What the Temple Can Teach Us about Marriage

In the current turbulent discussions surrounding marriage, it can be pretty hard to know what that relationship should really look like. Fortunately, we can look to the temple. 

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With so many models of marriage being proposed today, it can be hard for any of us to understand what an ideal marriage should look like, especially if such a marriage wasn’t exemplified in our homes. Luckily, we need look no further than the temple itself.

Elder Bruce C. Hafen, an emeritus member of the First Quorum of the Seventy, explains several ways the temple teaches us about marriage. His article, “The Temple and the Natural Order of Marriage,” was published in the September 2015 issue of the Liahona and Ensign.

First, we learn about the Savior’s Atonement and the spiritual progress Adam and Eve enjoyed in their marriage. Elder Hafen says, “The temple’s primal story is quite consciously the story of a married couple who help one another face continuous mortal opposition.” We also learn that couples are not meant to be dependent or independent (two worldly extremes) but interdependent.

Second, we learn from the symbolism of the temple altar. Though we no longer offer animal sacrifices, we do still make an offering: “a broken heart and a contrite spirit” (3 Nephi 9:20). When a couple kneels at the marriage altar, they are figuratively placing “upon that altar of sacrifice their own broken hearts and contrite spirits—a selfless offering of themselves to each other and to God in emulation of Christ’s sacrifice for them.”

Third, through the sacrificial view of marriage, we learn about authentic joy. Sacrifice is one of the main ways we come closer to and become like God. It is only through truly giving ourselves to someone else in sacrifice and love that we become more like Christ and our lives take on a deeper meaning. We even discover our true capacity to love as we learn to love Christ. Within such a marriage, true joy is not only possible—it’s promised.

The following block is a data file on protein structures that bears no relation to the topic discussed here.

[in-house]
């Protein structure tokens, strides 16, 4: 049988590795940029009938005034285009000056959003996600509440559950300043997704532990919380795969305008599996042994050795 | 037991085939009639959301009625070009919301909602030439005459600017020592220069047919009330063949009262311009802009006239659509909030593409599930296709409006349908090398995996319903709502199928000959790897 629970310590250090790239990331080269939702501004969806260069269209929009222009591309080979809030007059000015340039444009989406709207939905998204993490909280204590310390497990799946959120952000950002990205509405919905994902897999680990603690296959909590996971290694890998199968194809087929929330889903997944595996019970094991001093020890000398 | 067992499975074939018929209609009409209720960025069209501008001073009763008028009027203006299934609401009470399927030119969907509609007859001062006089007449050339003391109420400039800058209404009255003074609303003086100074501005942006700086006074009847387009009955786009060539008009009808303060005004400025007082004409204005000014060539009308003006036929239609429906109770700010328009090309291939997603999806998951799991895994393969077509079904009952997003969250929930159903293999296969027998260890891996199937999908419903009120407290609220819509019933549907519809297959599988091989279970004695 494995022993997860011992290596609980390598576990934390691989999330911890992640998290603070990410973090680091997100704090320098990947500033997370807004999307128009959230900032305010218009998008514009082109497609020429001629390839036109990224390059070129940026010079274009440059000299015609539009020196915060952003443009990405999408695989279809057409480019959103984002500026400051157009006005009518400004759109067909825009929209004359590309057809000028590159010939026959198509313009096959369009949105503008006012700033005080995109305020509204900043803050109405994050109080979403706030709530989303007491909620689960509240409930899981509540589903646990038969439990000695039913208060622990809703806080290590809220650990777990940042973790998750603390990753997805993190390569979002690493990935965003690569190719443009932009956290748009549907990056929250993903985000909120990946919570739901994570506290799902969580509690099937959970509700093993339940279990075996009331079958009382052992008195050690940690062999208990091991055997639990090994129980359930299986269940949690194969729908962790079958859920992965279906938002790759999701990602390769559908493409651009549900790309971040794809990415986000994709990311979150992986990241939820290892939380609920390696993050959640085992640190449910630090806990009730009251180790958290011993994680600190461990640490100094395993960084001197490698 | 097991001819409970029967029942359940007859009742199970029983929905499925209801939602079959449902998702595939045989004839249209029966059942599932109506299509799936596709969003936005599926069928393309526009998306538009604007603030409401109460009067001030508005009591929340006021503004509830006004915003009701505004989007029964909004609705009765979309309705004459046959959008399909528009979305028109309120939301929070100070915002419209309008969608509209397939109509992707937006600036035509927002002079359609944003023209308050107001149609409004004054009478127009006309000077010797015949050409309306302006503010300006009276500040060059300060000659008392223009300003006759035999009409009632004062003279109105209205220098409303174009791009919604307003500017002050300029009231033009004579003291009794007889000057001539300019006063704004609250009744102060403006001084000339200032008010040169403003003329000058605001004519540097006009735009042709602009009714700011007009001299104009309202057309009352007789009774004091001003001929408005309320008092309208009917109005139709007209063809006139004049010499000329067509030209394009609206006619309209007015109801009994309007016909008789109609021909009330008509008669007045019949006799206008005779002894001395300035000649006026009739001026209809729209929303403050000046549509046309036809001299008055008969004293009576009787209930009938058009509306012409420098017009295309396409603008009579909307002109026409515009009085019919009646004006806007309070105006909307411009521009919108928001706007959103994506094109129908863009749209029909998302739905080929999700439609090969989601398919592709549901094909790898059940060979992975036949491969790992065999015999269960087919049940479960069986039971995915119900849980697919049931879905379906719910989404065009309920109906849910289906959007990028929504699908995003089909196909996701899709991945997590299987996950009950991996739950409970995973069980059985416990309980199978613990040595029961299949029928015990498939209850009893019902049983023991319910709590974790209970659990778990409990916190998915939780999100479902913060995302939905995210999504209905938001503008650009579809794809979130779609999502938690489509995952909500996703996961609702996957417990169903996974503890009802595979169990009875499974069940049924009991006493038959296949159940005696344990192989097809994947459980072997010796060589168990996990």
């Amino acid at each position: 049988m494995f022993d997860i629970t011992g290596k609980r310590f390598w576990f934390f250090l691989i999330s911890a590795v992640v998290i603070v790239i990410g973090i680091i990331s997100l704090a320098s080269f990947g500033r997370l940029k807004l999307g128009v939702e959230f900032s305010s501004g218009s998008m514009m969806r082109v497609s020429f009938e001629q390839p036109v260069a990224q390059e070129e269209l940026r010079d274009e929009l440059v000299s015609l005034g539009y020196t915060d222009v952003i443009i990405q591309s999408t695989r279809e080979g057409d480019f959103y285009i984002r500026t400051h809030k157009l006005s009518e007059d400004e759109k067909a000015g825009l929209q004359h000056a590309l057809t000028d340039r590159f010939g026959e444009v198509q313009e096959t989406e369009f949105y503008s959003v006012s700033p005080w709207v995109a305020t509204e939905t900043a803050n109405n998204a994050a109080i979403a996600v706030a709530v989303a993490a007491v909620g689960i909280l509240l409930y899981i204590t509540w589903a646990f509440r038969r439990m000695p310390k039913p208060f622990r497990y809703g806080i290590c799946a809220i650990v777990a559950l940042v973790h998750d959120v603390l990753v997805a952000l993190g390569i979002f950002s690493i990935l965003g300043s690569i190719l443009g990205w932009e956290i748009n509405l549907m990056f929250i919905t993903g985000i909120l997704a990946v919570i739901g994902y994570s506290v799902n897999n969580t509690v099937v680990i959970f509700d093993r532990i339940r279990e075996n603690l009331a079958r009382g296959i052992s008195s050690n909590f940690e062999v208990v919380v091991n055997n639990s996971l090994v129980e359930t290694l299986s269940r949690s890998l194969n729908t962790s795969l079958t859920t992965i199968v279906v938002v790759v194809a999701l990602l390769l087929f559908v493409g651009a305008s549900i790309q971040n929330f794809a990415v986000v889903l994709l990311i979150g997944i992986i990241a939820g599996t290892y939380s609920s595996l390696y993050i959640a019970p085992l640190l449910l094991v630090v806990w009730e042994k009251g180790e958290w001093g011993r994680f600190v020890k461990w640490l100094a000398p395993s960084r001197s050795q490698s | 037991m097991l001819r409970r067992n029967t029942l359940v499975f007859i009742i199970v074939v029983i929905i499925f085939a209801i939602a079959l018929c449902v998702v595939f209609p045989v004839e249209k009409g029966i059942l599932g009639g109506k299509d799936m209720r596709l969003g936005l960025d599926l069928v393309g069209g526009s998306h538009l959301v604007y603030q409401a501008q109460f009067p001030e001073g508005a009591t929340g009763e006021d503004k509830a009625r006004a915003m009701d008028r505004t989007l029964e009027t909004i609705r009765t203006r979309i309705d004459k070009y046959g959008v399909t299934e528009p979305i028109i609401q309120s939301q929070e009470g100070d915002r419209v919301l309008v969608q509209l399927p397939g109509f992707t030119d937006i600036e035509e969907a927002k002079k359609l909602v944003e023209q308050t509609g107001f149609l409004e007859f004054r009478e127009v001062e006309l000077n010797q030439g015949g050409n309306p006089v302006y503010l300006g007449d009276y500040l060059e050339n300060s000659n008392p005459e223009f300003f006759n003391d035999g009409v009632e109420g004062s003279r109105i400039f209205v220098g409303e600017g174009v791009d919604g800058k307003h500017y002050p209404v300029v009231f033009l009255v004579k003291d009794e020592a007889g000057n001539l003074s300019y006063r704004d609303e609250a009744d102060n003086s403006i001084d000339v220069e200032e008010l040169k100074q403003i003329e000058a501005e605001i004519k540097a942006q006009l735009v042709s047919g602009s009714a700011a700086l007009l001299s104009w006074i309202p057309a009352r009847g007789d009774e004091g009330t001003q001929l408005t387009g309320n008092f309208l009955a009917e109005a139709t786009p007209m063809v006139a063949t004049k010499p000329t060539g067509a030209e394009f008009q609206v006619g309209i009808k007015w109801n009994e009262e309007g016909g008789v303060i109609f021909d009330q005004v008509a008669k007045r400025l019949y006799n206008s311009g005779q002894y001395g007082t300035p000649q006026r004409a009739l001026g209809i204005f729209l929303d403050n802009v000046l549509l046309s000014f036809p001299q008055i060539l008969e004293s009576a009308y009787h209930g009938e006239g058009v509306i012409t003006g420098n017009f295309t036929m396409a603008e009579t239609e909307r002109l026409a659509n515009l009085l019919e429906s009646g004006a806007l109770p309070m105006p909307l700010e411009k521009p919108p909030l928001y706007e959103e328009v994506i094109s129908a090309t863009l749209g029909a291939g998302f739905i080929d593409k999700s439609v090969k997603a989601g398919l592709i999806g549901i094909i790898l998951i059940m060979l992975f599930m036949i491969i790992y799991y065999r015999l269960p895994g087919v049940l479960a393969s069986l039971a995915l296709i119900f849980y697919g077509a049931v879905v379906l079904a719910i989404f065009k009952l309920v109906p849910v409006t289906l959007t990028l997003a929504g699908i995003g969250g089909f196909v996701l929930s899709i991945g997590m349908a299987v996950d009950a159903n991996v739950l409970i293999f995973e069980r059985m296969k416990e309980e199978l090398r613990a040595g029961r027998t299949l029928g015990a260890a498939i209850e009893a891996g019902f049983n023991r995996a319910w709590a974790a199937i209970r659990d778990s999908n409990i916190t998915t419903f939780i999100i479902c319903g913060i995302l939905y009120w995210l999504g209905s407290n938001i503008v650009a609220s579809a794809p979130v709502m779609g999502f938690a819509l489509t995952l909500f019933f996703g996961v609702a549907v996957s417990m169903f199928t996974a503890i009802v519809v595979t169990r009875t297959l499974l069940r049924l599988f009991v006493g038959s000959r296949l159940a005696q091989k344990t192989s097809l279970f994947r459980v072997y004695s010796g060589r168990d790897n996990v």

Read “The Temple and the Natural Order of Marriage” in the Liahona or the Ensign.

Sources:

Liahona, September 2015

Ensign, September 2015

—Leah Welker, Mormon Insights

Find more insights

Read “The Proclamation on the Family: Transcending the Cultural Confusion,” the first of Elder Hafen’s two articles commemorating the 20th anniversary of “The Family: A Proclamation to the World.” 

Learn more about the importance of the family at Gospel Topics: Marriage and Family.

Read “The Family: A Proclamation to the World.” 

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2 Comments

  1. What a great perspective on the temple and marriage. Sometimes even the simplest principles can be the most profound and effective in our lives. We must learn to personalize the symbolism we learn of at church and in the temple.

  2. Pingback: Why I'm Not Eloping (Anymore) - Latter-day Saint Insights

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